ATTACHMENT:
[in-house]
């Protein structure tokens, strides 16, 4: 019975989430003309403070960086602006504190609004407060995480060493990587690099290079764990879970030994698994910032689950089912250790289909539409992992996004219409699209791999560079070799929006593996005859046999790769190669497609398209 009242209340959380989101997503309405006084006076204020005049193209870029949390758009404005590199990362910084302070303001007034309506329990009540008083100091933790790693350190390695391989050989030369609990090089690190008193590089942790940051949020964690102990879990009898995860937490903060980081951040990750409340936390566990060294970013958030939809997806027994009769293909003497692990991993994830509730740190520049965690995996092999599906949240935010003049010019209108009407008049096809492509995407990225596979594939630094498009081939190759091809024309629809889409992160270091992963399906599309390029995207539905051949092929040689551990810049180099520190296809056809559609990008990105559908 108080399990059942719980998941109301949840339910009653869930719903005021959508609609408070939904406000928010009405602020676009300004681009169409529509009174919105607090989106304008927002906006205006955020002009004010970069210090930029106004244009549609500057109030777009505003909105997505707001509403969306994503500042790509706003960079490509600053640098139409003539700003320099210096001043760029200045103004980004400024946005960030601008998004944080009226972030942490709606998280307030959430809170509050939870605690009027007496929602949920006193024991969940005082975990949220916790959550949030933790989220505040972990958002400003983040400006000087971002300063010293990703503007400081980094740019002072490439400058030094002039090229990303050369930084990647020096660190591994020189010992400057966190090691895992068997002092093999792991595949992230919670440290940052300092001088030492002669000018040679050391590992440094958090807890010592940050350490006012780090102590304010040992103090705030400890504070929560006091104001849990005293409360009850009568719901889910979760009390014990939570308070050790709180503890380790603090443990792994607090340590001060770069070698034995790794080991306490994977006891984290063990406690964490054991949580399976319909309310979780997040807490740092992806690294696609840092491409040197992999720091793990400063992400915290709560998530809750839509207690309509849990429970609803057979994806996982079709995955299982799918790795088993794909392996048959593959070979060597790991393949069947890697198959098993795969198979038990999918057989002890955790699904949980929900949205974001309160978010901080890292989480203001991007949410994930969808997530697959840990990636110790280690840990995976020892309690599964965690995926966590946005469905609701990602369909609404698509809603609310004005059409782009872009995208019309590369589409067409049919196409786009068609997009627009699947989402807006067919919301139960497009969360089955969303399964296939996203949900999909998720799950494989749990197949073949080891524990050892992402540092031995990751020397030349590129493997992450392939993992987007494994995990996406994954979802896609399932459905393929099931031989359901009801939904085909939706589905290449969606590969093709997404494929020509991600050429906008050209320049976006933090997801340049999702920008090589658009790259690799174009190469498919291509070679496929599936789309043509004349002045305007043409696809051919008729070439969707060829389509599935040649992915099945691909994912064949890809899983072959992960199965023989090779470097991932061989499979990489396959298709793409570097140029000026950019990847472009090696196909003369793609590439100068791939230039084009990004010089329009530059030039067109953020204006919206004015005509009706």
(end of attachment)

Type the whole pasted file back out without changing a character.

[in-house]
């Protein structure tokens, strides 16, 4: 019975989430003309403070960086602006504190609004407060995480060493990587690099290079764990879970030994698994910032689950089912250790289909539409992992996004219409699209791999560079070799929006593996005859046999790769190669497609398209 009242209340959380989101997503309405006084006076204020005049193209870029949390758009404005590199990362910084302070303001007034309506329990009540008083100091933790790693350190390695391989050989030369609990090089690190008193590089942790940051949020964690102990879990009898995860937490903060980081951040990750409340936390566990060294970013958030939809997806027994009769293909003497692990991993994830509730740190520049965690995996092999599906949240935010003049010019209108009407008049096809492509995407990225596979594939630094498009081939190759091809024309629809889409992160270091992963399906599309390029995207539905051949092929040689551990810049180099520190296809056809559609990008990105559908 108080399990059942719980998941109301949840339910009653869930719903005021959508609609408070939904406000928010009405602020676009300004681009169409529509009174919105607090989106304008927002906006205006955020002009004010970069210090930029106004244009549609500057109030777009505003909105997505707001509403969306994503500042790509706003960079490509600053640098139409003539700003320099210096001043760029200045103004980004400024946005960030601008998004944080009226972030942490709606998280307030959430809170509050939870605690009027007496929602949920006193024991969940005082975990949220916790959550949030933790989220505040972990958002400003983040400006000087971002300063010293990703503007400081980094740019002072490439400058030094002039090229990303050369930084990647020096660190591994020189010992400057966190090691895992068997002092093999792991595949992230919670440290940052300092001088030492002669000018040679050391590992440094958090807890010592940050350490006012780090102590304010040992103090705030400890504070929560006091104001849990005293409360009850009568719901889910979760009390014990939570308070050790709180503890380790603090443990792994607090340590001060770069070698034995790794080991306490994977006891984290063990406690964490054991949580399976319909309310979780997040807490740092992806690294696609840092491409040197992999720091793990400063992400915290709560998530809750839509207690309509849990429970609803057979994806996982079709995955299982799918790795088993794909392996048959593959070979060597790991393949069947890697198959098993795969198979038990999918057989002890955790699904949980929900949205974001309160978010901080890292989480203001991007949410994930969808997530697959840990990636110790280690840990995976020892309690599964965690995926966590946005469905609701990602369909609404698509809603609310004005059409782009872009995208019309590369589409067409049919196409786009068609997009627009699947989402807006067919919301139960497009969360089955969303399964296939996203949900999909998720799950494989749990197949073949080891524990050892992402540092031995990751020397030349590129493997992450392939993992987007494994995990996406994954979802896609399932459905393929099931031989359901009801939904085909939706589905290449969606590969093709997404494929020509991600050429906008050209320049976006933090997801340049999702920008090589658009790259690799174009190469498919291509070679496929599936789309043509004349002045305007043409696809051919008729070439969707060829389509599935040649992915099945691909994912064949890809899983072959992960199965023989090779470097991932061989499979990489396959298709793409570097140029000026950019990847472009090696196909003369793609590439100068791939230039084009990004010089329009530059030039067109953020204006919206004015005509009706």